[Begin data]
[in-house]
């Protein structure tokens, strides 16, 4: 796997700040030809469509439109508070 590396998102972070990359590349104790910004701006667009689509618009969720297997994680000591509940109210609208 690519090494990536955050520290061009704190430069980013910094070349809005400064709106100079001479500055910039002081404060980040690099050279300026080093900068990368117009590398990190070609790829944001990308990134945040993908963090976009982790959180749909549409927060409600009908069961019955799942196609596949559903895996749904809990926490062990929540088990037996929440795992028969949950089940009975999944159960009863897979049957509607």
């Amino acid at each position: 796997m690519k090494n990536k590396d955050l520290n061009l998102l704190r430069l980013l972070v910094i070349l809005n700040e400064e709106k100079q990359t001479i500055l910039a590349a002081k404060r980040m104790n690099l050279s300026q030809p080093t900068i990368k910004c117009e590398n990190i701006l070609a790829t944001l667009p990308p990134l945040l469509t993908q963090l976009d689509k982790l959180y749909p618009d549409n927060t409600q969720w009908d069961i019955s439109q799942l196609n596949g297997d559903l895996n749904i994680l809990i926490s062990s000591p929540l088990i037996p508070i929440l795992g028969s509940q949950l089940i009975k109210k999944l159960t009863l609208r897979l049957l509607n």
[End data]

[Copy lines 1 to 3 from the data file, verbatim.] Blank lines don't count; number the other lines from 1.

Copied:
[in-house]
């Protein structure tokens, strides 16, 4: 796997700040030809469509439109508070 590396998102972070990359590349104790910004701006667009689509618009969720297997994680000591509940109210609208 690519090494990536955050520290061009704190430069980013910094070349809005400064709106100079001479500055910039002081404060980040690099050279300026080093900068990368117009590398990190070609790829944001990308990134945040993908963090976009982790959180749909549409927060409600009908069961019955799942196609596949559903895996749904809990926490062990929540088990037996929440795992028969949950089940009975999944159960009863897979049957509607």
């Amino acid at each position: 796997m690519k090494n990536k590396d955050l520290n061009l998102l704190r430069l980013l972070v910094i070349l809005n700040e400064e709106k100079q990359t001479i500055l910039a590349a002081k404060r980040m104790n690099l050279s300026q030809p080093t900068i990368k910004c117009e590398n990190i701006l070609a790829t944001l667009p990308p990134l945040l469509t993908q963090l976009d689509k982790l959180y749909p618009d549409n927060t409600q969720w009908d069961i019955s439109q799942l196609n596949g297997d559903l895996n749904i994680l809990i926490s062990s000591p929540l088990i037996p508070i929440l795992g028969s509940q949950l089940i009975k109210k999944l159960t009863l609208r897979l049957l509607n």